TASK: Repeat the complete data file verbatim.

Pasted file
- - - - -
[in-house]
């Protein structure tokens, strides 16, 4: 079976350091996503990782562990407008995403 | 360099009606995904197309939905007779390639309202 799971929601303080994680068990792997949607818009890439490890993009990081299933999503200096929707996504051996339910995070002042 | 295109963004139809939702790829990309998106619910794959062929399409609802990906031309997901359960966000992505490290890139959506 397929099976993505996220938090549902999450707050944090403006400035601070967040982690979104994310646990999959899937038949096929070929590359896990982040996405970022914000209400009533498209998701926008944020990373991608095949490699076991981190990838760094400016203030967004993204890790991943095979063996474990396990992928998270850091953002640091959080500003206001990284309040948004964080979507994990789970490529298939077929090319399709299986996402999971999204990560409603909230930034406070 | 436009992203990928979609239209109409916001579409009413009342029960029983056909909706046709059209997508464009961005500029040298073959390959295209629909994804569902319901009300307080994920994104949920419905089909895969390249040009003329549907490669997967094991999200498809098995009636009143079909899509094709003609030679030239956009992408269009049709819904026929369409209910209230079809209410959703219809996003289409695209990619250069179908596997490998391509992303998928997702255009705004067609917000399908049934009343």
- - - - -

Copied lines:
[in-house]
């Protein structure tokens, strides 16, 4: 079976350091996503990782562990407008995403 | 360099009606995904197309939905007779390639309202 799971929601303080994680068990792997949607818009890439490890993009990081299933999503200096929707996504051996339910995070002042 | 295109963004139809939702790829990309998106619910794959062929399409609802990906031309997901359960966000992505490290890139959506 397929099976993505996220938090549902999450707050944090403006400035601070967040982690979104994310646990999959899937038949096929070929590359896990982040996405970022914000209400009533498209998701926008944020990373991608095949490699076991981190990838760094400016203030967004993204890790991943095979063996474990396990992928998270850091953002640091959080500003206001990284309040948004964080979507994990789970490529298939077929090319399709299986996402999971999204990560409603909230930034406070 | 436009992203990928979609239209109409916001579409009413009342029960029983056909909706046709059209997508464009961005500029040298073959390959295209629909994804569902319901009300307080994920994104949920419905089909895969390249040009003329549907490669997967094991999200498809098995009636009143079909899509094709003609030679030239956009992408269009049709819904026929369409209910209230079809209410959703219809996003289409695209990619250069179908596997490998391509992303998928997702255009705004067609917000399908049934009343």